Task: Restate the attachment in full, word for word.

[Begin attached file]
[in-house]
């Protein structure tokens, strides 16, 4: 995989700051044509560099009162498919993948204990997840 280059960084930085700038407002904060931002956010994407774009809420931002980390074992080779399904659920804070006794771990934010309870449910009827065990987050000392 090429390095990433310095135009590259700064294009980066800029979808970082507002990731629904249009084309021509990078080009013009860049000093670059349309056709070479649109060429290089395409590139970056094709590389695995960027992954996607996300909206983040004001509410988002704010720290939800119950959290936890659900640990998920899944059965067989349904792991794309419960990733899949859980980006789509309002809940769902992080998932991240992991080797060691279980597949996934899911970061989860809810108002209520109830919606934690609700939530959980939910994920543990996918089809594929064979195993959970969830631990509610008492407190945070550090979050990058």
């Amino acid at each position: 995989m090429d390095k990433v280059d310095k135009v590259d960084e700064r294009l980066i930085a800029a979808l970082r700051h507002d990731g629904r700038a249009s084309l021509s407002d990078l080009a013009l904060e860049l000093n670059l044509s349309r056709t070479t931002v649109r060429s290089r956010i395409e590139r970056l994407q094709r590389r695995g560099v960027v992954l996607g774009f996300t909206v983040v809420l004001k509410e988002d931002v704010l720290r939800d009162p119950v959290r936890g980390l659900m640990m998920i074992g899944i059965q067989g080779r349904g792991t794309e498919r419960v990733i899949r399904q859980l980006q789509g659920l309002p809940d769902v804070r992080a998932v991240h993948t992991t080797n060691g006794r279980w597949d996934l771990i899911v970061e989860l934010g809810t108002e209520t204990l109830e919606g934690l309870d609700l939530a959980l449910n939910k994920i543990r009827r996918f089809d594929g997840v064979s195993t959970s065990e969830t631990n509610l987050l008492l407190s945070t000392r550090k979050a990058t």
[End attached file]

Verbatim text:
[in-house]
């Protein structure tokens, strides 16, 4: 995989700051044509560099009162498919993948204990997840 280059960084930085700038407002904060931002956010994407774009809420931002980390074992080779399904659920804070006794771990934010309870449910009827065990987050000392 090429390095990433310095135009590259700064294009980066800029979808970082507002990731629904249009084309021509990078080009013009860049000093670059349309056709070479649109060429290089395409590139970056094709590389695995960027992954996607996300909206983040004001509410988002704010720290939800119950959290936890659900640990998920899944059965067989349904792991794309419960990733899949859980980006789509309002809940769902992080998932991240992991080797060691279980597949996934899911970061989860809810108002209520109830919606934690609700939530959980939910994920543990996918089809594929064979195993959970969830631990509610008492407190945070550090979050990058």
């Amino acid at each position: 995989m090429d390095k990433v280059d310095k135009v590259d960084e700064r294009l980066i930085a800029a979808l970082r700051h507002d990731g629904r700038a249009s084309l021509s407002d990078l080009a013009l904060e860049l000093n670059l044509s349309r056709t070479t931002v649109r060429s290089r956010i395409e590139r970056l994407q094709r590389r695995g560099v960027v992954l996607g774009f996300t909206v983040v809420l004001k509410e988002d931002v704010l720290r939800d009162p119950v959290r936890g980390l659900m640990m998920i074992g899944i059965q067989g080779r349904g792991t794309e498919r419960v990733i899949r399904q859980l980006q789509g659920l309002p809940d769902v804070r992080a998932v991240h993948t992991t080797n060691g006794r279980w597949d996934l771990i899911v970061e989860l934010g809810t108002e209520t204990l109830e919606g934690l309870d609700l939530a959980l449910n939910k994920i543990r009827r996918f089809d594929g997840v064979s195993t959970s065990e969830t631990n509610l987050l008492l407190s945070t000392r550090k979050a990058t």